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Gyimesi, G. Mitochondrial Transporter Protein Families. Encyclopedia. Available online: (accessed on 18 June 2024).
Gyimesi G. Mitochondrial Transporter Protein Families. Encyclopedia. Available at: Accessed June 18, 2024.
Gyimesi, Gergely. "Mitochondrial Transporter Protein Families" Encyclopedia, (accessed June 18, 2024).
Gyimesi, G. (2021, January 18). Mitochondrial Transporter Protein Families. In Encyclopedia.
Gyimesi, Gergely. "Mitochondrial Transporter Protein Families." Encyclopedia. Web. 18 January, 2021.
Mitochondrial Transporter Protein Families

Mitochondrial carriers facilitate the transfer of small molecules across the inner mitochondrial membrane (IMM) to support mitochondrial function and core cellular processes. In addition to the classical SLC25 (solute carrier family 25) mitochondrial carriers, the past decade has led to the discovery of additional protein families with numerous members that exhibit IMM localization and transporter-like properties. These include mitochondrial pyruvate carriers, sideroflexins, and mitochondrial cation/H+ exchangers. These transport proteins were linked to vital physiological functions and disease.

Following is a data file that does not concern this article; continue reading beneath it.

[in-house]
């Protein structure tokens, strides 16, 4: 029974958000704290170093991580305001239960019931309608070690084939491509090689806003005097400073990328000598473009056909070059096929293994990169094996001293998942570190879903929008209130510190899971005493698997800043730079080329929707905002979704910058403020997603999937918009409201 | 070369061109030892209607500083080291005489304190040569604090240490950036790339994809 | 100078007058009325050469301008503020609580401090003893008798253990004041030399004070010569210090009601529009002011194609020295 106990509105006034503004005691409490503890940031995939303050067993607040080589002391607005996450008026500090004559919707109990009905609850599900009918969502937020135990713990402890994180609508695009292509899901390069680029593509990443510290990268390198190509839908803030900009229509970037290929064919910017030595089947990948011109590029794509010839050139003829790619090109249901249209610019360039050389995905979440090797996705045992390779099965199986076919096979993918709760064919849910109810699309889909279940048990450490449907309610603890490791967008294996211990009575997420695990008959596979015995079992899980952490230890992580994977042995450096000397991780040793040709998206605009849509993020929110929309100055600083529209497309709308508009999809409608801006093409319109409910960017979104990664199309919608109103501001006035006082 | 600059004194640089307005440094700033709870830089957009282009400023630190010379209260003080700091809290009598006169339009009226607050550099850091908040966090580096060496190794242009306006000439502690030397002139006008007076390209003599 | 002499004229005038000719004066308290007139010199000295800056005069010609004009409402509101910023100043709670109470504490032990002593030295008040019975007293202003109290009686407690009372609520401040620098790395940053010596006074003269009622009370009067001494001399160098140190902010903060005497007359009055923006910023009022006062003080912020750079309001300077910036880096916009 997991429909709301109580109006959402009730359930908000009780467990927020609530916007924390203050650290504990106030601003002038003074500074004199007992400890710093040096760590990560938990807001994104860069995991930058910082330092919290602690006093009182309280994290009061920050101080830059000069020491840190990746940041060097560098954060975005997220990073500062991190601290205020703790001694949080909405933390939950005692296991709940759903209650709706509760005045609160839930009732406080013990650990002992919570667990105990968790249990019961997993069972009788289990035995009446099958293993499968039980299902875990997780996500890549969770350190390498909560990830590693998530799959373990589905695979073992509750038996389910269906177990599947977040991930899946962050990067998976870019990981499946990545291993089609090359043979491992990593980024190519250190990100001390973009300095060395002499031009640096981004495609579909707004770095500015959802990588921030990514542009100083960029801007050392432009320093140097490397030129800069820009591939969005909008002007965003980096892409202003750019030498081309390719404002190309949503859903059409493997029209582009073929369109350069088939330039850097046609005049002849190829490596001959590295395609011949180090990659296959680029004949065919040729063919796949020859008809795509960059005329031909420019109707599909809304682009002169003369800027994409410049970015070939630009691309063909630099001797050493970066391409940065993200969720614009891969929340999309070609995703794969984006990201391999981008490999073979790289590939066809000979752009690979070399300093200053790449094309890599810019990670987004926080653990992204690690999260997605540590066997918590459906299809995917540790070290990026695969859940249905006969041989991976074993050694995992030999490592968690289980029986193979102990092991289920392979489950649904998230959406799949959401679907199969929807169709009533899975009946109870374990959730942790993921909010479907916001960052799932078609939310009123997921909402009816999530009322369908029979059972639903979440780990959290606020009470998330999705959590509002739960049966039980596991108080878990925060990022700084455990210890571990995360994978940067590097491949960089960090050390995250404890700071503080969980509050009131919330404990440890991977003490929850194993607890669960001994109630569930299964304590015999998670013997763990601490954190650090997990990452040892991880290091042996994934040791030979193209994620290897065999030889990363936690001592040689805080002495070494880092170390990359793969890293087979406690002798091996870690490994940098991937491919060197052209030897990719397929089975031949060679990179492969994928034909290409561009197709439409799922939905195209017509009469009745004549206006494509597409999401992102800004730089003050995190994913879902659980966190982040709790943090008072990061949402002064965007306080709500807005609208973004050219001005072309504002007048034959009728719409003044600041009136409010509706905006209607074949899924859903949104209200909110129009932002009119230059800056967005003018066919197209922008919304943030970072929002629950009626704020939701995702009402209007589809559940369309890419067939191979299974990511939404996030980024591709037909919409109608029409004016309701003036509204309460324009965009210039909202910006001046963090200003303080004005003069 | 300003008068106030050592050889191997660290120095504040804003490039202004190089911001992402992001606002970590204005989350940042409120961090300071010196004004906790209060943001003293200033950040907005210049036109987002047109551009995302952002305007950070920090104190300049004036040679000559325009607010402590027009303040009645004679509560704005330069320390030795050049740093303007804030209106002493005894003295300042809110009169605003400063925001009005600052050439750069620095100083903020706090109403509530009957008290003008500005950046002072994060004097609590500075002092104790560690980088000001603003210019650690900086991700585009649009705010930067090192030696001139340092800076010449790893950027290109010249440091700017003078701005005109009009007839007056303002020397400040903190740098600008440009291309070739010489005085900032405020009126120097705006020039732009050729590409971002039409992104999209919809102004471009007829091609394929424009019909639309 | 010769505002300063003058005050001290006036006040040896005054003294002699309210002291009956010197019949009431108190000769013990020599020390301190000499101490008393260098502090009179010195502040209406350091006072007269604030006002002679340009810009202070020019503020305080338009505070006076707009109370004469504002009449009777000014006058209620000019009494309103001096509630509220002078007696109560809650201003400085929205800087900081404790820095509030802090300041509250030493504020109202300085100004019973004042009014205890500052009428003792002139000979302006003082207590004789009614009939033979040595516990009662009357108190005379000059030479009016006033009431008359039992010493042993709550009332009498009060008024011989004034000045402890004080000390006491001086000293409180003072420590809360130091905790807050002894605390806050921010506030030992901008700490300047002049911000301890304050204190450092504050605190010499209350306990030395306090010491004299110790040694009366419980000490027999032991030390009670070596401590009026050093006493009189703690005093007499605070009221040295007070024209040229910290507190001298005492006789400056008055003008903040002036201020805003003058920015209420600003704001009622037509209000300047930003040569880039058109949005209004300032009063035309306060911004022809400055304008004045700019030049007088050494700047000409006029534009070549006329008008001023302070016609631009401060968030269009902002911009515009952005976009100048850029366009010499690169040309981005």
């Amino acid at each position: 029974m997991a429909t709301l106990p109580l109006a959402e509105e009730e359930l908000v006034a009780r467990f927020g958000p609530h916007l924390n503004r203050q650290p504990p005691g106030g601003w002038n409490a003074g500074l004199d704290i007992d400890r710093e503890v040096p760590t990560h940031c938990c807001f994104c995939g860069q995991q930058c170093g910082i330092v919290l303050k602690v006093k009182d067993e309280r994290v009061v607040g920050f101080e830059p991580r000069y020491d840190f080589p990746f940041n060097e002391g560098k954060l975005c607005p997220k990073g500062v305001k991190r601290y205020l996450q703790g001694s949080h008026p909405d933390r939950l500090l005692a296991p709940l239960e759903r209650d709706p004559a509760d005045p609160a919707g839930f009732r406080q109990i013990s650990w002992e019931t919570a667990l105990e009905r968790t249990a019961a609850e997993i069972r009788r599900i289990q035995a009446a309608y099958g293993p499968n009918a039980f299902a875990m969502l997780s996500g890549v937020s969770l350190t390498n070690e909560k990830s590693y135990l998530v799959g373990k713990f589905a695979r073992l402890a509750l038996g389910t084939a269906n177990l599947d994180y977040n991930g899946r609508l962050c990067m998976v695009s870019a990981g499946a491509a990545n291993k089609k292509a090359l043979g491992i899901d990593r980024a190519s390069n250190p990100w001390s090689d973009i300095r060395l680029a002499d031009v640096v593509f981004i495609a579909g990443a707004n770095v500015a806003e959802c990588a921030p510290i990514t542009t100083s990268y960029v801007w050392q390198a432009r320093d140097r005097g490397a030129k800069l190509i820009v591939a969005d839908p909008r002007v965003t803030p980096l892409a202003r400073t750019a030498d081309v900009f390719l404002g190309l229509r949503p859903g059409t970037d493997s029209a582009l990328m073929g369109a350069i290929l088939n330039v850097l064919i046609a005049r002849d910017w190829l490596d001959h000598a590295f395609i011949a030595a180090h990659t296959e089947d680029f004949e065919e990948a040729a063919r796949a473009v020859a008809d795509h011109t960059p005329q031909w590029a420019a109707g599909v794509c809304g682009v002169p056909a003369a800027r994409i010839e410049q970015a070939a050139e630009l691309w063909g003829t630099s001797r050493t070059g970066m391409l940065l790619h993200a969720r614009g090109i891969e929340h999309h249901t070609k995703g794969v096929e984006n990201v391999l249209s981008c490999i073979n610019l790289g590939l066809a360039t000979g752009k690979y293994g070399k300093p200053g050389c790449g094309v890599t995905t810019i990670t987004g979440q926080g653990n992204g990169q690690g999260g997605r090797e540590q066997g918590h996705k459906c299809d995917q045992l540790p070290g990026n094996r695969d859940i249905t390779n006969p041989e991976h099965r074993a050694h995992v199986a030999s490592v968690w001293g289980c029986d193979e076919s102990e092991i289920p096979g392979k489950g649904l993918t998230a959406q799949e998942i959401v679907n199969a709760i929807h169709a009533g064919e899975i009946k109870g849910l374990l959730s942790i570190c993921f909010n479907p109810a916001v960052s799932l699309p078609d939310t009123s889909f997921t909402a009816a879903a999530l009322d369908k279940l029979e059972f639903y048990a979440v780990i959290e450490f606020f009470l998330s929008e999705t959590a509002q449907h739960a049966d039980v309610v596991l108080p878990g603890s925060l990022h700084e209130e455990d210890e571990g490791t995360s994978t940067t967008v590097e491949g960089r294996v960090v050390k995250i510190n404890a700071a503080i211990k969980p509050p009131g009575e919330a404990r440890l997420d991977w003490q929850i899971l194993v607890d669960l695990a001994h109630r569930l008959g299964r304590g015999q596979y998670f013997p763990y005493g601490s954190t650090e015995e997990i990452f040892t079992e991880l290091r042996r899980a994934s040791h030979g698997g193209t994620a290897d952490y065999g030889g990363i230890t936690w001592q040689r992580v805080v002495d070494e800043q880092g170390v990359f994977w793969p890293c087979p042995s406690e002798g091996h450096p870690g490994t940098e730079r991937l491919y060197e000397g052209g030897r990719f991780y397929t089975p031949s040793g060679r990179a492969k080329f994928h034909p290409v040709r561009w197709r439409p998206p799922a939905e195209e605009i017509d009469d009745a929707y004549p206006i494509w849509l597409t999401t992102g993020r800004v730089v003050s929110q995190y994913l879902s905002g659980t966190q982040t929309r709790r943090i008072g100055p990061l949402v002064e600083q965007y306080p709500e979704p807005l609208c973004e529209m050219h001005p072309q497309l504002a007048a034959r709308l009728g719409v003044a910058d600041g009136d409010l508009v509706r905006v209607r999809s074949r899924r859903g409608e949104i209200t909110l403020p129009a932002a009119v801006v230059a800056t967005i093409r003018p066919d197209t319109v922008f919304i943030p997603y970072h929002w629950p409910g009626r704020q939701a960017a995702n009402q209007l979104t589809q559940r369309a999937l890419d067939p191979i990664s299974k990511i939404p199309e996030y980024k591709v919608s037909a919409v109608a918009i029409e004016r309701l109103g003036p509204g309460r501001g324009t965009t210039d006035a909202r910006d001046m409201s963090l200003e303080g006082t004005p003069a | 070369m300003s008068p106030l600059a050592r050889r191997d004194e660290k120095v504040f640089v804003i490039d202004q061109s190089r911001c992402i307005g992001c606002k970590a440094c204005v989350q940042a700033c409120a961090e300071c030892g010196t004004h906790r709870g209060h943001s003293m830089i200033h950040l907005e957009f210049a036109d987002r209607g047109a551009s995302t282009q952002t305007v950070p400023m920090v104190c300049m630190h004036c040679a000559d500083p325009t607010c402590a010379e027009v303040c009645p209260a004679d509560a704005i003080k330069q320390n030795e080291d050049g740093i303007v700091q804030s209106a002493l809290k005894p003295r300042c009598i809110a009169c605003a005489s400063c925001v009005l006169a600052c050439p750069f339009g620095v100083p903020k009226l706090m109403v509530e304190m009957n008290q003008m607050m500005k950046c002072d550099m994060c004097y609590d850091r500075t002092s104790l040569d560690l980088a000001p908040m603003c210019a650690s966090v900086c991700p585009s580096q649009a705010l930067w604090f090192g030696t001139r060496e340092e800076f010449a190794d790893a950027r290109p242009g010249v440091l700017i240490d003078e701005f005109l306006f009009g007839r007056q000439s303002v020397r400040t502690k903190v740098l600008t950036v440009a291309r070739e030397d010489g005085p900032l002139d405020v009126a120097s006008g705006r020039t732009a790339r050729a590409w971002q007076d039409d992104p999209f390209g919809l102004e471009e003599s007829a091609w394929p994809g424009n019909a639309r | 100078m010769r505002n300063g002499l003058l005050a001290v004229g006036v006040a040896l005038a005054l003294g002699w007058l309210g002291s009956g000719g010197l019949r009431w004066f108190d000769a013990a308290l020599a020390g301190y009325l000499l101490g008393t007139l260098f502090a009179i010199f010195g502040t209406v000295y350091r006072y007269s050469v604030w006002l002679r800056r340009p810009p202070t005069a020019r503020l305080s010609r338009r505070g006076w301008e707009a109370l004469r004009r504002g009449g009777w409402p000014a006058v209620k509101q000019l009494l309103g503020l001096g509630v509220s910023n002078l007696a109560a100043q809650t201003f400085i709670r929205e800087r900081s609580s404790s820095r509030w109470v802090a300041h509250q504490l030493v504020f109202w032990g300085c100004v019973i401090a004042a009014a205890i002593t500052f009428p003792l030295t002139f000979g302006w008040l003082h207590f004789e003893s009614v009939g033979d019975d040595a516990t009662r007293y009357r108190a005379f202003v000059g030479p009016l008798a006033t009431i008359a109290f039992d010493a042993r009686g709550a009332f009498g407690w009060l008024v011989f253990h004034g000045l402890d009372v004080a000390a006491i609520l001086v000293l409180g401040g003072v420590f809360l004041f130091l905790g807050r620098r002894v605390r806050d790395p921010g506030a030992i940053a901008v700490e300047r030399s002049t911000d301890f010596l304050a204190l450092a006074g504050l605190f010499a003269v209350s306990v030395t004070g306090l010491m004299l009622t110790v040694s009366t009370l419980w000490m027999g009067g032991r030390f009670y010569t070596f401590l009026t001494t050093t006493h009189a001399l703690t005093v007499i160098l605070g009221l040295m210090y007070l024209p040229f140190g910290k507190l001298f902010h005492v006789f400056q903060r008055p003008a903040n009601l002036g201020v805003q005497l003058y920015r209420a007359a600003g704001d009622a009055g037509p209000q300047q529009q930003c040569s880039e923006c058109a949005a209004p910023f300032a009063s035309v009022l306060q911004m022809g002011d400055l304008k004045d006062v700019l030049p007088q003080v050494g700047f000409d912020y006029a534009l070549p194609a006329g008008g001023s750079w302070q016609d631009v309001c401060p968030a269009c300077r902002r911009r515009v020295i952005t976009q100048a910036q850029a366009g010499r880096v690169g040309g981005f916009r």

mitochondrial carriers SLC transporters SLC25 MCF SLC54 MPC SLC55 LETM SLC56 sideroflexin ABC transporter sequence analysis protein targeting

1. Introduction 

Mitochondria are believed to have evolved through an endosymbiotic event, where an α -proteobacteria has been engulfed by a host cell, possibly an archaeon [1][2]. This event is thought to have arisen only once, and in the last 2 billion years, mitochondria have evolved together and in close concordance with their host cells [1][3][4]. During this time, significant changes in the genome of the endosymbiont have taken place, which involved the transfer of most mitochondrial proteins to the nucleus, as well as the emergence of novel protein families in the nuclear genome that are targeted to mitochondria [4][5]. The vestigial mitochondrial genomes of vertebrates in general code for 13 internal membrane proteins that are involved in electron transport and coupled oxidative phosphorylation [6][7], while the part of the mitochondrial proteome related to transmembrane transport, i.e., the exchange of metabolites and ions with the host cell, is almost exclusively of eukaryotic origin [4][5].